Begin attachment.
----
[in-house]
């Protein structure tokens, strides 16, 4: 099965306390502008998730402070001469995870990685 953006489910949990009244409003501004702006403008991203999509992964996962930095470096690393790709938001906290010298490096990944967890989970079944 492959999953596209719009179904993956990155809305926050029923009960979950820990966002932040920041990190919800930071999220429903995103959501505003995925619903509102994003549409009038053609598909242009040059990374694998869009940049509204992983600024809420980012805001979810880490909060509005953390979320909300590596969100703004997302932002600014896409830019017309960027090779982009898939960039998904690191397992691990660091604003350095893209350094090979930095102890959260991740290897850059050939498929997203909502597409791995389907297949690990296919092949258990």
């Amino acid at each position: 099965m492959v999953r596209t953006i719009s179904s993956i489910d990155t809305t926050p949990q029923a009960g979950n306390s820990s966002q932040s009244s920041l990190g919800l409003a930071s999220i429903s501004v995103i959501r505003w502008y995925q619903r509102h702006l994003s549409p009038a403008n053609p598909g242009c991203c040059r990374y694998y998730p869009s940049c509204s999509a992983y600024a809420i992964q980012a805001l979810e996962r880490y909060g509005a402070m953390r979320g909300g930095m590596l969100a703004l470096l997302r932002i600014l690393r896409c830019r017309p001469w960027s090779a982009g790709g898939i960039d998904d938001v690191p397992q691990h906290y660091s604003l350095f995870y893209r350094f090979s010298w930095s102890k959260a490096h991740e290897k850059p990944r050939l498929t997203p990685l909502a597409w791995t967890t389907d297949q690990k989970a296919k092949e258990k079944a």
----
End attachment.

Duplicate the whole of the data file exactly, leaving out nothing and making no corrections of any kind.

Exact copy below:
[in-house]
């Protein structure tokens, strides 16, 4: 099965306390502008998730402070001469995870990685 953006489910949990009244409003501004702006403008991203999509992964996962930095470096690393790709938001906290010298490096990944967890989970079944 492959999953596209719009179904993956990155809305926050029923009960979950820990966002932040920041990190919800930071999220429903995103959501505003995925619903509102994003549409009038053609598909242009040059990374694998869009940049509204992983600024809420980012805001979810880490909060509005953390979320909300590596969100703004997302932002600014896409830019017309960027090779982009898939960039998904690191397992691990660091604003350095893209350094090979930095102890959260991740290897850059050939498929997203909502597409791995389907297949690990296919092949258990």
């Amino acid at each position: 099965m492959v999953r596209t953006i719009s179904s993956i489910d990155t809305t926050p949990q029923a009960g979950n306390s820990s966002q932040s009244s920041l990190g919800l409003a930071s999220i429903s501004v995103i959501r505003w502008y995925q619903r509102h702006l994003s549409p009038a403008n053609p598909g242009c991203c040059r990374y694998y998730p869009s940049c509204s999509a992983y600024a809420i992964q980012a805001l979810e996962r880490y909060g509005a402070m953390r979320g909300g930095m590596l969100a703004l470096l997302r932002i600014l690393r896409c830019r017309p001469w960027s090779a982009g790709g898939i960039d998904d938001v690191p397992q691990h906290y660091s604003l350095f995870y893209r350094f090979s010298w930095s102890k959260a490096h991740e290897k850059p990944r050939l498929t997203p990685l909502a597409w791995t967890t389907d297949q690990k989970a296919k092949e258990k079944a």